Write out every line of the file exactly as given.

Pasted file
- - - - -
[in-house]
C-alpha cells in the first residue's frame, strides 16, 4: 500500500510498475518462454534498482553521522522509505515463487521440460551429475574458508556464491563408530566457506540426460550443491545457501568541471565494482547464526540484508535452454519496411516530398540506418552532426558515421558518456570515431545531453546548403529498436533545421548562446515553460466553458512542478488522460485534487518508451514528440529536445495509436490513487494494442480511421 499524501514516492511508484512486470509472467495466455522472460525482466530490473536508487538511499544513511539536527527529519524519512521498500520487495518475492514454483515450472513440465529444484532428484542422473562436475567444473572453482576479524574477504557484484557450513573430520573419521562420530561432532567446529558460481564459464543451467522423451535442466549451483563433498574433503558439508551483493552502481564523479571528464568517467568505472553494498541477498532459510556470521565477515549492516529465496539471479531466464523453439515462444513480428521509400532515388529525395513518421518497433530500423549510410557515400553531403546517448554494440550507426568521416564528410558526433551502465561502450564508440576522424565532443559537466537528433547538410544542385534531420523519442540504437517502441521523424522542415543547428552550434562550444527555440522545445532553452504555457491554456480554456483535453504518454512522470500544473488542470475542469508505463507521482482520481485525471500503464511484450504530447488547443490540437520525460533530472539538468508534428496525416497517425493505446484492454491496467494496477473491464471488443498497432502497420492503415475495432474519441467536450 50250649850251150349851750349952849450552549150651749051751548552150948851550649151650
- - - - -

[in-house]
C-alpha cells in the first residue's frame, strides 16, 4: 500500500510498475518462454534498482553521522522509505515463487521440460551429475574458508556464491563408530566457506540426460550443491545457501568541471565494482547464526540484508535452454519496411516530398540506418552532426558515421558518456570515431545531453546548403529498436533545421548562446515553460466553458512542478488522460485534487518508451514528440529536445495509436490513487494494442480511421 499524501514516492511508484512486470509472467495466455522472460525482466530490473536508487538511499544513511539536527527529519524519512521498500520487495518475492514454483515450472513440465529444484532428484542422473562436475567444473572453482576479524574477504557484484557450513573430520573419521562420530561432532567446529558460481564459464543451467522423451535442466549451483563433498574433503558439508551483493552502481564523479571528464568517467568505472553494498541477498532459510556470521565477515549492516529465496539471479531466464523453439515462444513480428521509400532515388529525395513518421518497433530500423549510410557515400553531403546517448554494440550507426568521416564528410558526433551502465561502450564508440576522424565532443559537466537528433547538410544542385534531420523519442540504437517502441521523424522542415543547428552550434562550444527555440522545445532553452504555457491554456480554456483535453504518454512522470500544473488542470475542469508505463507521482482520481485525471500503464511484450504530447488547443490540437520525460533530472539538468508534428496525416497517425493505446484492454491496467494496477473491464471488443498497432502497420492503415475495432474519441467536450 50250649850251150349851750349952849450552549150651749051751548552150948851550649151650